It's not the first time publishers have been called out for stereotypical images on their book covers. (Take a look at this post about how publishers package translations of Middle Eastern books.)  Nor will it be the last. But is there anything we, as teachers, can make of such a discussion?

Don't judge a book by its cover, we've been told. But the cover (including the title and author) is the first piece of information a book offers us. That cover is intended to have an effect on us--i.e., "ooh, I must buy this book!" The images publishers choose are meant to connect with us emotionally and aesthetically as well as intellectually to produce this "ooh, I must buy this book!" effect. So the question the Africa is a Country post raises is, do publishers actually think that "Africa" can be positively linked in our hearts and minds to only one image (h/t @meowmusiq) ?

It's time to include book covers in book discussion. Not as an add-on or extra credit option, but as an essential part of coming to terms with a literary work. Maybe whenever we give students a book (especially a popular one) we should assess that book's cover, ask ourselves and our students why that particular design might have been chosen. What does it tell us about the story inside, even before we've opened the book? Do they think the image works? Or would they have chosen a different design?

Teachable moments.  There are just so many of them.

Friday, April 25, 2014

The World's Fair--Or Is It?

Lately, we've been inundated with images and memories of the 1964 World's Fair in New York. Understandable, since it's the fiftieth anniversary of "the Fair" (as organizer Robert Moses insisted everyone call it in his hearing).  As a predictor of the future, it was so-so. Yes, we're all tapping away at computers (then imagined as necessarily ginormous), but no jet packs. Not yet, anyway. (Too many Belgian waffles, maybe?)

Despite the publicity, it wasn't even officially a World's Fair. Because the Fair violated several international guidelines on the length of the exhibition, scheduling, and fee charging, the Bureau of International Expositions in Paris refused to sanction it. And on top of that (probably because of that), a disappointingly low number of countries actually participated. The Soviet Union declined (okay, it was the Cold War). Indonesia came, but withdrew (again, political tensions).  But Canada and Australia didn't show up, and most of Western Europe gave it a pass. When both Germanys gave the Fair the cold shoulder, a "West Berlin" exhibit suddenly popped up. Guess that showed 'em.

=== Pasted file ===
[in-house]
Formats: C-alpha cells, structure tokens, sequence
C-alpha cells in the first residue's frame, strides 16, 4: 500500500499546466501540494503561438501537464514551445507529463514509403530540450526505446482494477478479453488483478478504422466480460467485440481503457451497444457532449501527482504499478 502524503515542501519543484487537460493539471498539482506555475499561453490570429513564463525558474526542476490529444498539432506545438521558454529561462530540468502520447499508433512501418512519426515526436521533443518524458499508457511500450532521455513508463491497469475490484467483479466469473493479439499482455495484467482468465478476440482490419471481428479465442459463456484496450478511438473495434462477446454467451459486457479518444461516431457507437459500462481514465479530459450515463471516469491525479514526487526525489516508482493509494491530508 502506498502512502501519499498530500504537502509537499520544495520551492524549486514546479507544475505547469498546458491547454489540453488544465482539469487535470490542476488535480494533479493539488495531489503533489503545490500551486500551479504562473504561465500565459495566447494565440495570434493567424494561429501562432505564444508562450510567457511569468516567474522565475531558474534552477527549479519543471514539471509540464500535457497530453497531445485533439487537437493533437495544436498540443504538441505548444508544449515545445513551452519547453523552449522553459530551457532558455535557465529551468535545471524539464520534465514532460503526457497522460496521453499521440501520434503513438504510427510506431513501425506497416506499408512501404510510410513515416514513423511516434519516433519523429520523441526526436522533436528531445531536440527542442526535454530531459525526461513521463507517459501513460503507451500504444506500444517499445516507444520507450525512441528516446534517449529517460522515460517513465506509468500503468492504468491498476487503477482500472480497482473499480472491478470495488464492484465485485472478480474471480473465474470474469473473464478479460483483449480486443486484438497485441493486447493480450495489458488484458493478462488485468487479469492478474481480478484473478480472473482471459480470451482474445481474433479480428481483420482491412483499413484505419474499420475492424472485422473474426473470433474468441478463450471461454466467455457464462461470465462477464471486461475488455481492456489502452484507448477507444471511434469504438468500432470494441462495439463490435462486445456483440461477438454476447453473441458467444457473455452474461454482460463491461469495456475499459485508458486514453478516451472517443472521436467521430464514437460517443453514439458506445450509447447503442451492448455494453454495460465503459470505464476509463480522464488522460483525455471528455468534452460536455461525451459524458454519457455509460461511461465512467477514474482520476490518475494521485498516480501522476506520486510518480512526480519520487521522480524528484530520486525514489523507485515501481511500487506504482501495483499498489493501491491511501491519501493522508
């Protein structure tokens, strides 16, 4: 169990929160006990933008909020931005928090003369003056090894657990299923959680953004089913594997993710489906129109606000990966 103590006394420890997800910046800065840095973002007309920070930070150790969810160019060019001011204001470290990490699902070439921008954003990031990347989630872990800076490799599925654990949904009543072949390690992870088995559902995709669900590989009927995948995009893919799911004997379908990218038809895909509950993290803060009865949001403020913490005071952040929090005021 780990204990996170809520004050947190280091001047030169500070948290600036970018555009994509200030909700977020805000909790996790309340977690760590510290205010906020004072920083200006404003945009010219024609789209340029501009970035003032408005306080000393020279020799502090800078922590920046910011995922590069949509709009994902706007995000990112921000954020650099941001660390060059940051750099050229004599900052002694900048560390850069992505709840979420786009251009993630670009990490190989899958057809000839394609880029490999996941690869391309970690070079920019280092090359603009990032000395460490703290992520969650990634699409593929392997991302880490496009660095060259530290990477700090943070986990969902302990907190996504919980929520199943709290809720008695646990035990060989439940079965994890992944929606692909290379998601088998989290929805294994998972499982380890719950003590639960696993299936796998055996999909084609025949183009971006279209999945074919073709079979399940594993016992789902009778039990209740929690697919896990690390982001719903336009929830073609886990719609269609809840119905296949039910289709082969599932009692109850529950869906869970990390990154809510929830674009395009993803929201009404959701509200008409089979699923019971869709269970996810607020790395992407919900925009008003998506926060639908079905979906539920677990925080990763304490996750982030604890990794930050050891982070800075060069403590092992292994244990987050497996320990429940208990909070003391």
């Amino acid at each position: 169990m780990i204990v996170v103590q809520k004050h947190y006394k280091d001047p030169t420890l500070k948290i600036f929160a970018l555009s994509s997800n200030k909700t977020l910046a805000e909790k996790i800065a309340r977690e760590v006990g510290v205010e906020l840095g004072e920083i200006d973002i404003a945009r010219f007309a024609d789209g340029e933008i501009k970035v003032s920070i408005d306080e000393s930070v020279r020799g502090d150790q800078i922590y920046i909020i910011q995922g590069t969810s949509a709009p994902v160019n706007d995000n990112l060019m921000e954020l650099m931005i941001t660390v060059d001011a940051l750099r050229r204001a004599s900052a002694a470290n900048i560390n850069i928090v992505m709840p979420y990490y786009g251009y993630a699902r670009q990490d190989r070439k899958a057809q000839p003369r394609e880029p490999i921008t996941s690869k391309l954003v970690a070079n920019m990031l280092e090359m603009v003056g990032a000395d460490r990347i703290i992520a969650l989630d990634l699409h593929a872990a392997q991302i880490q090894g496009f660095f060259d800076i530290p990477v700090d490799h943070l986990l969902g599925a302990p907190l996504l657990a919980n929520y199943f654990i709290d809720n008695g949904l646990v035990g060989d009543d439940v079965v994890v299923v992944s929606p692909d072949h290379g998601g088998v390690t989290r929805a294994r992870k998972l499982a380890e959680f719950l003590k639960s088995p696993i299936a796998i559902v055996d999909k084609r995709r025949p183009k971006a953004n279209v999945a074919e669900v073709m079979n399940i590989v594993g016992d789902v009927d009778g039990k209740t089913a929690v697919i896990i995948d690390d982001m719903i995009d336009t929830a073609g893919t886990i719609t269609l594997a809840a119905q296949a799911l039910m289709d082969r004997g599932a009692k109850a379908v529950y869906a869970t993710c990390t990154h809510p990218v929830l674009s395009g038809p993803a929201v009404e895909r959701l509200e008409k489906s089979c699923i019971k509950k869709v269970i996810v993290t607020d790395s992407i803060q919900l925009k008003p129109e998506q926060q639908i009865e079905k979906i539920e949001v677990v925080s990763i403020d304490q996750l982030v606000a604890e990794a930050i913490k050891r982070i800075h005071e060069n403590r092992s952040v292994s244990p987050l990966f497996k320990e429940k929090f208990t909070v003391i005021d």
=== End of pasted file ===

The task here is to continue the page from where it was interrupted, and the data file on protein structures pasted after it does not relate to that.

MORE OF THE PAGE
Oh, well.  The party went on anyway. And the international theme was carried forward most memorably by America's number one showman, Walt Disney, in the exhibit "It's a Small World."

Here's the charming story of how it happened. Pepsi-Cola, overwhelmed with respect and love for the world's children, hired Disney to create a ride/show in honor of UNICEF.  The promise--to celebrate the children of the world in each culture, and globally.

And here's the result.

To be honest, I have to admit that when I recall seeing "It's a Small World" at the Fair as a child, all I remember is the experience of total sensory overload. That, and the child seated in front of me, who kept asking "when can we get out?"  At one point, she leaned toward a nodding and dancing animatron and screamed "I hate you!"  So much for peace through understanding.  But I'm sure they sold a lot of Pepsi.

Now, of course, all I can see is the almost unbelievable cultural craziness in this round the world tour.  "The wooden-shoe children of Holland"?  Really?  And "exotic Asia," of course, with its mish-mash of China and Japan, followed up by flying carpets over the Taj Mahal. And "the mysterious dark continent of Africa." And let's just stop there.

Because we could go on and on about how clueless we all were fifty years ago.  The point it, where are we now?  How do we introduce our young students to their peers around the world?  Is it any deeper and more authentic an experience than a ride through a tunnel populated by animatronic dolls?

Still not there yet.  Jet pack, anyone?